1. Servers start play by passing the ball into the team attacking the large goal. The servers can take turns or respond to a call from the coach
2. The attacking team attempts to create a scoring opportunity by making the space to shoot, either through individual skill or through team play
3. The defending team and the keeper try to stop the attackers from scoring

Once the first attack has ended, the next ball is played in immediately by one of the servers. If the defenders win the ball, or if the keeper saves and keeps hold of the ball, they must now try to score in the mini goals, as shown [1b]. The keeper can distribute to a team mate, or he can score directly in the mini goal himself with either a pass or a throw. This forces the attackers to react quickly in transition, as they need to decide whether to press the counter-attacking defenders or drop deep to defend the mini goals.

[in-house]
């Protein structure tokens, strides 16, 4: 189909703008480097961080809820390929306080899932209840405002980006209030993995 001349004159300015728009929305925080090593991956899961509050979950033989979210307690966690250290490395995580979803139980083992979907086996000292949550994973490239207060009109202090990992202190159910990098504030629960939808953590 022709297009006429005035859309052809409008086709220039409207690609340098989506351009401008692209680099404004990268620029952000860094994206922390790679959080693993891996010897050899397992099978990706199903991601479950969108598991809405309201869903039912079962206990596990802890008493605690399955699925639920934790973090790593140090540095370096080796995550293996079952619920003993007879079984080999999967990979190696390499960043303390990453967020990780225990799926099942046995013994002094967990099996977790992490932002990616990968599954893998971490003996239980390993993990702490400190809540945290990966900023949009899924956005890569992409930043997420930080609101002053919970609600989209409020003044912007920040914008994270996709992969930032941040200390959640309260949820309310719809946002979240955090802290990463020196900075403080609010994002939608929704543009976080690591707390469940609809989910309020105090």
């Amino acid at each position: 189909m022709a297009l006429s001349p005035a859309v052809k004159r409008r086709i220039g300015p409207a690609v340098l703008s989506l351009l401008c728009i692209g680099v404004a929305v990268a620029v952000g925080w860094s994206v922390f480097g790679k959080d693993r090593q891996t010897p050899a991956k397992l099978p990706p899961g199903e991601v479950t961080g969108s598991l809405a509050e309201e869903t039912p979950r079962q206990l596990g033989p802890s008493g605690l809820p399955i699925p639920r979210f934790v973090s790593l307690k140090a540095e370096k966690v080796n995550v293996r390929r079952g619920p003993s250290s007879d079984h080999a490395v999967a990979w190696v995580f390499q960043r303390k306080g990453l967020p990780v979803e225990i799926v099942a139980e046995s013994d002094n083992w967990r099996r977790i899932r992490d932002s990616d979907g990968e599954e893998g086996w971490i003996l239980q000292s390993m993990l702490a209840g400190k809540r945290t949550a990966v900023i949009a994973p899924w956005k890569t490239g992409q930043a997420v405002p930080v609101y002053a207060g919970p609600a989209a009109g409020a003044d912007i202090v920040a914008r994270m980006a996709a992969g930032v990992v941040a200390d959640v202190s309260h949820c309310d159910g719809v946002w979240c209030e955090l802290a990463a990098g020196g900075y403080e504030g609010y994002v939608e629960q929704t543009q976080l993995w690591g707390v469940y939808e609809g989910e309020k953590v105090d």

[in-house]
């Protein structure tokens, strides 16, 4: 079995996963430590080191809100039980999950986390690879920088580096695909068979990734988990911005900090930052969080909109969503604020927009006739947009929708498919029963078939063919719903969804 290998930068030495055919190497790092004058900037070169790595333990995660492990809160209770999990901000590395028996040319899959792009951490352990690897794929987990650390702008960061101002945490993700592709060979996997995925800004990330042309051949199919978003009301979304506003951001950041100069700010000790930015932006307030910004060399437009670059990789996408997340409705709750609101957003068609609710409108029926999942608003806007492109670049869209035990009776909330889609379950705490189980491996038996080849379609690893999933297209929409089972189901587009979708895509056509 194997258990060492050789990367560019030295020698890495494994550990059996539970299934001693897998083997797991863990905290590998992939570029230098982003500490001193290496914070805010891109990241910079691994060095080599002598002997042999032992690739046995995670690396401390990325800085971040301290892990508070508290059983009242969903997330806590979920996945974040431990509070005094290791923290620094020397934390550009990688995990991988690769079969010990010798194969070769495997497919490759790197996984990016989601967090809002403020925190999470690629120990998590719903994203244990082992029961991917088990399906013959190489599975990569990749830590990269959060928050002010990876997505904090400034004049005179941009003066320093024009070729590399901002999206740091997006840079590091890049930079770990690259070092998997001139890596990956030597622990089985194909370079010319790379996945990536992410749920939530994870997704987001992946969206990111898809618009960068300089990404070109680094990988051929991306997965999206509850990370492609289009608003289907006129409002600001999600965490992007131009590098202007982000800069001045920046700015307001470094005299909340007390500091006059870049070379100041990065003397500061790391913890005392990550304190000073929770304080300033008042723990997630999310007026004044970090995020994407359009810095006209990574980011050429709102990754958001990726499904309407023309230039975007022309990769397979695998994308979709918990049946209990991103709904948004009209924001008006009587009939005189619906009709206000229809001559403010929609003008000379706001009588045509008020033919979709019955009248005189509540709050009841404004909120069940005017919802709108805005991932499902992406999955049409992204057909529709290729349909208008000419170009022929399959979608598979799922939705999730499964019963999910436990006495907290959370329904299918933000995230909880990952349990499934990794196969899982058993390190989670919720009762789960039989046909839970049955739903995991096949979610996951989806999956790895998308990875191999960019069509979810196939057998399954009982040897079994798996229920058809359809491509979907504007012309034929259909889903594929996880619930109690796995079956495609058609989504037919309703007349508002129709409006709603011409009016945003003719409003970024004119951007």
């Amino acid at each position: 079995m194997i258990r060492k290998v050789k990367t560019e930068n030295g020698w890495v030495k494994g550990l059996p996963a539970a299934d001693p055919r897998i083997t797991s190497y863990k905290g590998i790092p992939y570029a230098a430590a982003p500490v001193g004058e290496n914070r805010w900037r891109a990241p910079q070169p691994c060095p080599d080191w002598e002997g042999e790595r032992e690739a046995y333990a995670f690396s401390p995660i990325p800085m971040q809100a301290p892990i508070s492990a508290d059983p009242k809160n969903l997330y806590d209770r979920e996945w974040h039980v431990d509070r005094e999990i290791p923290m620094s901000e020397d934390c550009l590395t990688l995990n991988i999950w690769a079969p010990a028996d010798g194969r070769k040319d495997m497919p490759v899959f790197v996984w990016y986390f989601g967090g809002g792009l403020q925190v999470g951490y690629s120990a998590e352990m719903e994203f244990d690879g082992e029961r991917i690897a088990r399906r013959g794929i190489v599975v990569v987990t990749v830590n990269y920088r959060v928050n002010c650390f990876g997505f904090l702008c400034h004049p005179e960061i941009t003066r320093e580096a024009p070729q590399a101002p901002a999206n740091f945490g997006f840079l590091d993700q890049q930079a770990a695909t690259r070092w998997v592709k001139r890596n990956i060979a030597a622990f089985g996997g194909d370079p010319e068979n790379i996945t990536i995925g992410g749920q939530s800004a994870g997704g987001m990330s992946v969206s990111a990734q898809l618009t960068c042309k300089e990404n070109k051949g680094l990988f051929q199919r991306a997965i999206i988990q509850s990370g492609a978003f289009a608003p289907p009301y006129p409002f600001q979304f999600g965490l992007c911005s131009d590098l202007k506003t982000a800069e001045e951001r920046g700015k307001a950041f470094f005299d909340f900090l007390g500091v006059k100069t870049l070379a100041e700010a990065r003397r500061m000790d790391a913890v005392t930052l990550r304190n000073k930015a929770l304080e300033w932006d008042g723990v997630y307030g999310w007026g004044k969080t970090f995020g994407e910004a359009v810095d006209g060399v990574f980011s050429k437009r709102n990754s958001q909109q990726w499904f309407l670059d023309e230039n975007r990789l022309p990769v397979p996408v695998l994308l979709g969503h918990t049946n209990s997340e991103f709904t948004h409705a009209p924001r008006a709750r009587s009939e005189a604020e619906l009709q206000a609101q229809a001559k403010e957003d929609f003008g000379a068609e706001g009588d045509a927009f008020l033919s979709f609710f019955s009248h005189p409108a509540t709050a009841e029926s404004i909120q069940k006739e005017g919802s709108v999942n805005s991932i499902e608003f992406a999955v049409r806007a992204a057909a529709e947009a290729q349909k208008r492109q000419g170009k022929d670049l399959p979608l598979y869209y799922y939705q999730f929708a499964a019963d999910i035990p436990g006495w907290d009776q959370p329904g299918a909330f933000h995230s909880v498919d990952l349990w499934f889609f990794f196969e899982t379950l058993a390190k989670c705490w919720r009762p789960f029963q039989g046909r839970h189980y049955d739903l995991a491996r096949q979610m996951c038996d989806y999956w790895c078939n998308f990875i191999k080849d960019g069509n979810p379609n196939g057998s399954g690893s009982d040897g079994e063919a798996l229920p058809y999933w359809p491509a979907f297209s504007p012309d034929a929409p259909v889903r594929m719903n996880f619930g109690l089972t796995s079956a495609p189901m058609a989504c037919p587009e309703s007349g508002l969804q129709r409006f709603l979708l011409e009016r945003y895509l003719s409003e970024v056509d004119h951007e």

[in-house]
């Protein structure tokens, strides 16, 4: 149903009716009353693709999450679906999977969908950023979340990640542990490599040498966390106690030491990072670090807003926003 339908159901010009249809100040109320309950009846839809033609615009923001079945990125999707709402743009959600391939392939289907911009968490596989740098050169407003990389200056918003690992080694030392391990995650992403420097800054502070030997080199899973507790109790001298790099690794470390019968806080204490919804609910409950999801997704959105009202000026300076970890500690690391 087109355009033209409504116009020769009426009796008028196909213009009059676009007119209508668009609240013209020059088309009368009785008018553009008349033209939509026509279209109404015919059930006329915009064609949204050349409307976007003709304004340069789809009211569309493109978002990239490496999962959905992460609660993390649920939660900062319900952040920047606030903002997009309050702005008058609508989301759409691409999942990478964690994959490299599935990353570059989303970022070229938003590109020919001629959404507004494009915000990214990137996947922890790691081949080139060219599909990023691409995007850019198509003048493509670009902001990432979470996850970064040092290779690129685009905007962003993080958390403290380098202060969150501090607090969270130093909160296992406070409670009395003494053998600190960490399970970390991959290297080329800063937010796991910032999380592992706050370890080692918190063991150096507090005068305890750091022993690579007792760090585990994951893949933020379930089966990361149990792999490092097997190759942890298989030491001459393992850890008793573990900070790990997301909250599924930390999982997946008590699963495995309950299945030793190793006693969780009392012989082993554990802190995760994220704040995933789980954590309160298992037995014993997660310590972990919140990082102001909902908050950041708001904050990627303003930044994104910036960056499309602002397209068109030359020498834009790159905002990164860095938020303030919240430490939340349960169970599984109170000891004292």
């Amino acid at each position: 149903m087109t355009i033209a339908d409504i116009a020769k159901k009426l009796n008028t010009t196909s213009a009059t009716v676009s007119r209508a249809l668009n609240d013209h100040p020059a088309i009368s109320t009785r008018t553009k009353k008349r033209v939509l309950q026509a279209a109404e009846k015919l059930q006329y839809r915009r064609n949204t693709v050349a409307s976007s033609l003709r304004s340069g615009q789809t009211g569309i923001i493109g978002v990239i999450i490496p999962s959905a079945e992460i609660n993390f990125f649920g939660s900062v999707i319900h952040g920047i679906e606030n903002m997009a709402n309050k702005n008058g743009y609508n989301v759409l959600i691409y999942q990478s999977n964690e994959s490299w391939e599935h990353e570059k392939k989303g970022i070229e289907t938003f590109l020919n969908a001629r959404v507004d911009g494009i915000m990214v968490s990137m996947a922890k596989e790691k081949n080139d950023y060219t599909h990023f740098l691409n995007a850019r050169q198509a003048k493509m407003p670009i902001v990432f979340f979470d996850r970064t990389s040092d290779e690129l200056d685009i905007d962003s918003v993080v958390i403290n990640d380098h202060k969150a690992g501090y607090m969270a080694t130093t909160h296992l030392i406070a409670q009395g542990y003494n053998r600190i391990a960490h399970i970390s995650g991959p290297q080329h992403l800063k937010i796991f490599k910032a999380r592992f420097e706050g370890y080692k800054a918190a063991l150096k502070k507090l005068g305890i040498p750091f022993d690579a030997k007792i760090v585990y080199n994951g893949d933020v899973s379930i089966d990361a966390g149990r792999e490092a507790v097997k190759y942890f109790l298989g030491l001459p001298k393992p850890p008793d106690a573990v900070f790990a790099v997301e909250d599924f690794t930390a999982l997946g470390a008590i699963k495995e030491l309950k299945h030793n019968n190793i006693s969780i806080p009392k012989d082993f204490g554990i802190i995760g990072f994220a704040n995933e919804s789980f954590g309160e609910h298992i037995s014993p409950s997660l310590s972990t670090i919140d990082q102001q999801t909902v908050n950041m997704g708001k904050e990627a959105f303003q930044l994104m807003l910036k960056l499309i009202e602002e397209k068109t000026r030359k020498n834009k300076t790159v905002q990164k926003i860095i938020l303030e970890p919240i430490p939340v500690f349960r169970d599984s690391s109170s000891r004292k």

1. Once the first attack has ended with a shot, the next ball should be quickly played in by the servers
2. If the defenders win the ball they must now try to score in the mini goals. Both sets of players must react quickly to a change in possession
3. If the keeper gathers the ball, he can start a counter-attack with either a throw or a pass – directly to the mini goal or to a team mate

It helps to explain to the players that, in relation to the 11-a-side game, the mini goals represent the midfield unit for the defending team. This shows the importance for the attacking team to respond quickly and appropriately on transition.

We rotate the players every three minutes: the servers become attackers, the attackers become defenders, and the defenders become servers, as shown [1c]. Play until all players have been attackers, defenders and servers at least three times each.


1. Play for three minutes before rotating teams: now the servers become attackers, the attackers become defenders, and the defenders become servers
2. If the coach chooses, the servers can also be used as bounce players to return the ball to the attacking team. Limit them to one or two touch
3. Here an attacker has made a well-timed run to receive the ball from the server and scores

To ensure realism, use a linesman to call offsides. Keep score and give the players some reflection time in between sets to discuss what they need to improve and any changes in strategy they might want to make.